It’s the last day of Diabetes Awareness Month and I have come to tie up in a pretty pretty bow the rear of a month that can only be described as craptastic. (Thanks election.)
Regardless of who is President of the United States, Diabetes still lives in my house…and a new day has dawned, as we are now proud owners of three shiny Dexcom G5’s. Which is awesome, and also craptastic in its own right.
Three teenagers. Three constant flows of numbers.
See Meri’s swelly brain.
For the most part, I’ve embraced my new role as the pancreas switchboard. Texting “You need insulin” and then seeing the arrow dip down has been exhilarating. It’s the late nights that have been releasing my sanity from its cradle and essentially kicking it in the arse over and over and over again.
And over again still.
I’m not wired for nighttime checks anymore as I’m not the young, spunky mother I once was. I’m fickle, and I need sleep…which doesn’t matter because kids come first and diabetes doesn’t sleep, and a million other reasons. Thankfully, I’m pretty close to dialing in B and L’s basal rates and may not have to do nighttime checks for the eternities. L went to sleep last night at 132 and woke up at 150. B went to sleep at 152 and woke up 121. I didn’t make any corrections for the first time in forever at my 1am check, and that’s no small feat for two boys in the throes of puberty. Don’t start feeling all inadequate though, their numbers generally aren’t so pretty...L’s correction ratio has been changed no less than three times this month. I’m grateful for the extra information Dexcom is providing, even if it is brain exploding.
I do realize I’m an old dog learning old tricks. I know a lot of my friends have been using Dexcom for YEARS and I’m just now jumping on that bandwagon. Medtronic broke us. Their first CGM hurt, and was inaccurate, and completely thwarted any positive thoughts about trying a different one. I’ve waited patiently for the day I could throw on CGM’s that would be accurate and comfortable. I feel a little stupid we waited this long, but I haven’t been in an appropriate space to begin such experiments until now.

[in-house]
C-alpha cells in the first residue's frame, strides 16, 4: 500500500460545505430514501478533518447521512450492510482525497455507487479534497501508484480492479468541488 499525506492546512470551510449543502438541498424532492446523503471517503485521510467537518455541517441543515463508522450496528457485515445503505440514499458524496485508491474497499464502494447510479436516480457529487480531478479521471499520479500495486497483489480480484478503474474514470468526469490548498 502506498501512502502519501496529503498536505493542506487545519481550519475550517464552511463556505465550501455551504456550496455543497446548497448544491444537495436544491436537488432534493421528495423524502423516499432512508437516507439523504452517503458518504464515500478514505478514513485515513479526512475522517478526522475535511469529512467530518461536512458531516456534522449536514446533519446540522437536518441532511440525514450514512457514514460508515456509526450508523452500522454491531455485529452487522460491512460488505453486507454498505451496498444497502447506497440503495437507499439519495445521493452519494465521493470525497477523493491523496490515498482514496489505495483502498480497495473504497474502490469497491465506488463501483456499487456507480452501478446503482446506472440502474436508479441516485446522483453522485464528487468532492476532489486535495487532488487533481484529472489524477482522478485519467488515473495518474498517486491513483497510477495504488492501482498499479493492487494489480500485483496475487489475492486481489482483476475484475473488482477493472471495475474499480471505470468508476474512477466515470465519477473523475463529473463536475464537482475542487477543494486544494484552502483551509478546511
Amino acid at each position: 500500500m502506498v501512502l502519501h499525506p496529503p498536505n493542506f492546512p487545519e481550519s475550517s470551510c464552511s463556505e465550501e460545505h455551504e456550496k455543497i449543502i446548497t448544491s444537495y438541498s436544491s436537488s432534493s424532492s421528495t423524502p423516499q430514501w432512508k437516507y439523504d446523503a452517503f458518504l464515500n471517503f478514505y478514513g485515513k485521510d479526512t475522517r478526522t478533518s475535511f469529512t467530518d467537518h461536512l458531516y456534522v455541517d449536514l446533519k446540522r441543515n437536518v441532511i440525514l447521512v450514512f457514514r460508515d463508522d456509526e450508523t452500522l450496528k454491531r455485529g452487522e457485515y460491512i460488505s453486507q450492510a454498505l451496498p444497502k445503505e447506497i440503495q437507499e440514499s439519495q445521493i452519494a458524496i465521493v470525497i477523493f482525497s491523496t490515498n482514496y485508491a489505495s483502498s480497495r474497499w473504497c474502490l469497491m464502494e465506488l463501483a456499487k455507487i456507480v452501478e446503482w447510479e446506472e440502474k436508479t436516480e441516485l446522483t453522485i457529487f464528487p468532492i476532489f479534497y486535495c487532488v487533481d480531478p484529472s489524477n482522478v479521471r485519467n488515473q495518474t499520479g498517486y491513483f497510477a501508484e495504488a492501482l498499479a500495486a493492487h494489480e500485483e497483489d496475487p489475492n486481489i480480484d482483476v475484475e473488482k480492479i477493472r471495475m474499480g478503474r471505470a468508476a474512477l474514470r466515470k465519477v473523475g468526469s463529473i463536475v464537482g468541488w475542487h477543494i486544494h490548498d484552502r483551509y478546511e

Getting their numbers on my phone is a big plus, although completely erratic. My information depends greatly on three things: them keeping their phones charged, them keeping their apps open, and them actually calibrating. I probably see their numbers 50% of the time, which may sound unacceptable to you, but for me? I try hard to welcome the breaks. The information we do get is invaluable. I’ve made about thrity bajillion changes to their pump settings this month. I echo the sentiments of my fellow DOCers: Dexcom is worth its weight in gold.
And holy hell, it is accurate.
Also, lest I fail to mention: my boys love their Dexcoms. They don’t complain about insertion, and they like having their numbers at their fingertips. The arrows bring great peace of mind to my little L who suffers so from anxiety. At first I worried that the numbers would bring greater anxiety, but that hasn’t been the case at all.
Dexcom has been a bright light in a November that I think all of us would rather move on from. All in all, it’s been an awesome, if not eye-opening, experience...now if we could just lobby for the next Dexcom update to include a servant of sorts who would do the nighttime checks, that’d be great.
Here's to a happy December for all!